British HIV Education Is Regressing Towards ’80s Fear Rhetoric

(RED) London EyeOne of the best tools to combat HIV/AIDS is proper education, and it appears the Brits have a large gap that needs closing.

Gay Star News reports that according to new research for National AIDS Trust by Ipsos MORI and published for World AIDS Day today, 28 percent of Brits think you can contract HIV from kissing, sharing a glass, spit, a public toilet seat, coughs and sneezes.

The truly odd part is that this number is on the rise, up from 18 percent in 2010.

Demographics of respondents weren’t provided, though it would be helpful to know how the misunderstandings break down by age, gender, income level, etc.

It would be nice to know, for instance, who the 9 percent of British people are who think that if you’re diagnosed with HIV, you only have three years to live.

Or the 17 percent who don’t know that HIV is passed by sex without a condom between a man and a woman. And somehow the figure is even larger who don’t know it’s passed on through sex between two men — 19 percent.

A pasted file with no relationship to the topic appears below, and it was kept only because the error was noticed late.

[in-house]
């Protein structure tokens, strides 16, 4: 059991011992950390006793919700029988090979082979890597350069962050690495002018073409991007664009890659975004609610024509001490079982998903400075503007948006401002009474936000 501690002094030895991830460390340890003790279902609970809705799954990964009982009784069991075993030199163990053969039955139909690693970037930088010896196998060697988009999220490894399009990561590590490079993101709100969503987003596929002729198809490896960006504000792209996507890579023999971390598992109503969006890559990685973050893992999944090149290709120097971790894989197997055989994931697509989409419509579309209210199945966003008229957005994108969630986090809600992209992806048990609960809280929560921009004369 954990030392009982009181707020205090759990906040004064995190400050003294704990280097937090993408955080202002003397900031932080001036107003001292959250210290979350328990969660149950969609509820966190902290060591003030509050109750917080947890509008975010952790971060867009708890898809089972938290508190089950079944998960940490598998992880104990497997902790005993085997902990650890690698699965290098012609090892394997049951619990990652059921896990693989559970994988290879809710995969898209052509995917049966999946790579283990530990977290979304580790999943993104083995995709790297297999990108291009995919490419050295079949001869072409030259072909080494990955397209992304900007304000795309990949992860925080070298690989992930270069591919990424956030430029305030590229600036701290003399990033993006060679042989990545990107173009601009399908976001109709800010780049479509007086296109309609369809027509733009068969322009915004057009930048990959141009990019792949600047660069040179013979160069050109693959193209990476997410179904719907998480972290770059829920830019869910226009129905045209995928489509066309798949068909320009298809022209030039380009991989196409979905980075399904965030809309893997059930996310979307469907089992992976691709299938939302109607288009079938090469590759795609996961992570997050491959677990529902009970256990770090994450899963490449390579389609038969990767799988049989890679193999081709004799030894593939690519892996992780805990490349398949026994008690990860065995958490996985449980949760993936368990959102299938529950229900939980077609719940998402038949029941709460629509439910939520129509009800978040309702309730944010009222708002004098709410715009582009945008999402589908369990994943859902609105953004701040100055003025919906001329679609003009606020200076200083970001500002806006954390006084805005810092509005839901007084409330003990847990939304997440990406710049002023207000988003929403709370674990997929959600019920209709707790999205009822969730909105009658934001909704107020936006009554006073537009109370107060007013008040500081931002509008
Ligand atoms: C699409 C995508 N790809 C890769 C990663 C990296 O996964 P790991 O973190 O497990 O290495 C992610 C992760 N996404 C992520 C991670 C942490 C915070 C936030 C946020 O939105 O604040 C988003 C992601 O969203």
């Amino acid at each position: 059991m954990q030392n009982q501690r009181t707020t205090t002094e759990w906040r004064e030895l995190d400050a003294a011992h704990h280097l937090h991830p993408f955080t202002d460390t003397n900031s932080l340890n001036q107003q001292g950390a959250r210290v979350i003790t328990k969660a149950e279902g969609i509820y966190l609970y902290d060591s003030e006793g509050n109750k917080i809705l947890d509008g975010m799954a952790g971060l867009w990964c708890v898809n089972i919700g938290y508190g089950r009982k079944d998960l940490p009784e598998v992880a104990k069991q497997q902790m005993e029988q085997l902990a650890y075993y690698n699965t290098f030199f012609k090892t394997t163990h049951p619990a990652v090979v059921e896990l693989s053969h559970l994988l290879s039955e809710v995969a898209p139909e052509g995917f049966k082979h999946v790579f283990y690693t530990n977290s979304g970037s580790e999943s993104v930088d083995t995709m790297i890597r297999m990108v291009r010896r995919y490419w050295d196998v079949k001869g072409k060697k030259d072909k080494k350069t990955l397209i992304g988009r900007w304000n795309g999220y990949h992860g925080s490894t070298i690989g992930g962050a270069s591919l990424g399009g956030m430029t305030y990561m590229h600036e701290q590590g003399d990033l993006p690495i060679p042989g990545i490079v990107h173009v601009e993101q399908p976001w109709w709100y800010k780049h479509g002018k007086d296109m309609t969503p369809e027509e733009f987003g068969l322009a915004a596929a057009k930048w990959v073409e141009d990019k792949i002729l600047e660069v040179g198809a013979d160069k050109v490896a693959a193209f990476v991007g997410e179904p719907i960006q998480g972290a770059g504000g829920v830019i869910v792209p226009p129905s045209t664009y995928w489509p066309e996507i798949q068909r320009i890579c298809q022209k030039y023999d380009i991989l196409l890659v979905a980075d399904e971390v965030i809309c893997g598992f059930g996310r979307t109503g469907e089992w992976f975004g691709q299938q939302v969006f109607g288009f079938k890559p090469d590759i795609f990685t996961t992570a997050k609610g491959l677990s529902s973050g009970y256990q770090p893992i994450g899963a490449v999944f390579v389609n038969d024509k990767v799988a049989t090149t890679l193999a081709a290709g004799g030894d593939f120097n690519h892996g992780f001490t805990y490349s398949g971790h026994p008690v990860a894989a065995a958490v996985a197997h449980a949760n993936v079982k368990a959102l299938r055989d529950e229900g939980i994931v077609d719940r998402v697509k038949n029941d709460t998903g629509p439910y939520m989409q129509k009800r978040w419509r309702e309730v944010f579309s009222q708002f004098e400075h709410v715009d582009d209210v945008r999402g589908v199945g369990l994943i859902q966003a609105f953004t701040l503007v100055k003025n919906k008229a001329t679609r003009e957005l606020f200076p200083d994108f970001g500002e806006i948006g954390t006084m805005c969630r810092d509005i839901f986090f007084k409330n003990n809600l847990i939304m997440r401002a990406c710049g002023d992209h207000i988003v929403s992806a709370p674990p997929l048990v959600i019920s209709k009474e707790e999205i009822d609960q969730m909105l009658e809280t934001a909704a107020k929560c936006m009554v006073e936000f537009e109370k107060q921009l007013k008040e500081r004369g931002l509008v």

Deborah Gold, chief executive of National AIDS Trust, called the results “alarming”:

“Lack of understanding leads to stigma and discrimination towards people living with HIV. This is taking us straight back to the early 80s – and this time we don’t have the excuse of not knowing better.”

While 79 percent of people said people with HIV deserve the same support as those with cancer, a surprising 23 percent said they don’t have sympathy for people who contract the disease through unprotected sex.

We’re guessing some of those people also make up the 37 percent of those who think they should be notified if one of their colleagues has HIV. Back to the ’80s indeed.